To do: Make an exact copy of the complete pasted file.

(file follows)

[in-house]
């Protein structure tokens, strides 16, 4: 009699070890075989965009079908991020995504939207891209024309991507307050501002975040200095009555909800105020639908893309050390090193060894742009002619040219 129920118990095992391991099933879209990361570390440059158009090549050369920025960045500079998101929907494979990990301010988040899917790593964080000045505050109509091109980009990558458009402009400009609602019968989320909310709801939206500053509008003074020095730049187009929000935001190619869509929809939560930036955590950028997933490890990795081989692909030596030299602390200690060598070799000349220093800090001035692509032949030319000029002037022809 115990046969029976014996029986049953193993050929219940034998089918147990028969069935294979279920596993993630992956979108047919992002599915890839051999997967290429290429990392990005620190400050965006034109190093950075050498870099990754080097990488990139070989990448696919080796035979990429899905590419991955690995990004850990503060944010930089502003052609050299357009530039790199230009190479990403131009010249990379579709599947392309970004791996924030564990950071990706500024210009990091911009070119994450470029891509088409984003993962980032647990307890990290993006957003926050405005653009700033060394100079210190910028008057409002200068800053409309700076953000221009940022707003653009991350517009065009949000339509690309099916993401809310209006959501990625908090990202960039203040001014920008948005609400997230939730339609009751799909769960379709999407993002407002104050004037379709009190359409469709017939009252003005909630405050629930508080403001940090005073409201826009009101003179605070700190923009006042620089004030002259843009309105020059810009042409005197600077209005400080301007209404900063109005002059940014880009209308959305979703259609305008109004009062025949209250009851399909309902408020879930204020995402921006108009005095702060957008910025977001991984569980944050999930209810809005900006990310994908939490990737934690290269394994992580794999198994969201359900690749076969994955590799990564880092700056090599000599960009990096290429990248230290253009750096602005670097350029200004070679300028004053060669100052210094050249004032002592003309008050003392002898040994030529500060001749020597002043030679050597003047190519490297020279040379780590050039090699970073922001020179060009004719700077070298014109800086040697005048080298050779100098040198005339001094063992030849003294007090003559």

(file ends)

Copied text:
[in-house]
């Protein structure tokens, strides 16, 4: 009699070890075989965009079908991020995504939207891209024309991507307050501002975040200095009555909800105020639908893309050390090193060894742009002619040219 129920118990095992391991099933879209990361570390440059158009090549050369920025960045500079998101929907494979990990301010988040899917790593964080000045505050109509091109980009990558458009402009400009609602019968989320909310709801939206500053509008003074020095730049187009929000935001190619869509929809939560930036955590950028997933490890990795081989692909030596030299602390200690060598070799000349220093800090001035692509032949030319000029002037022809 115990046969029976014996029986049953193993050929219940034998089918147990028969069935294979279920596993993630992956979108047919992002599915890839051999997967290429290429990392990005620190400050965006034109190093950075050498870099990754080097990488990139070989990448696919080796035979990429899905590419991955690995990004850990503060944010930089502003052609050299357009530039790199230009190479990403131009010249990379579709599947392309970004791996924030564990950071990706500024210009990091911009070119994450470029891509088409984003993962980032647990307890990290993006957003926050405005653009700033060394100079210190910028008057409002200068800053409309700076953000221009940022707003653009991350517009065009949000339509690309099916993401809310209006959501990625908090990202960039203040001014920008948005609400997230939730339609009751799909769960379709999407993002407002104050004037379709009190359409469709017939009252003005909630405050629930508080403001940090005073409201826009009101003179605070700190923009006042620089004030002259843009309105020059810009042409005197600077209005400080301007209404900063109005002059940014880009209308959305979703259609305008109004009062025949209250009851399909309902408020879930204020995402921006108009005095702060957008910025977001991984569980944050999930209810809005900006990310994908939490990737934690290269394994992580794999198994969201359900690749076969994955590799990564880092700056090599000599960009990096290429990248230290253009750096602005670097350029200004070679300028004053060669100052210094050249004032002592003309008050003392002898040994030529500060001749020597002043030679050597003047190519490297020279040379780590050039090699970073922001020179060009004719700077070298014109800086040697005048080298050779100098040198005339001094063992030849003294007090003559």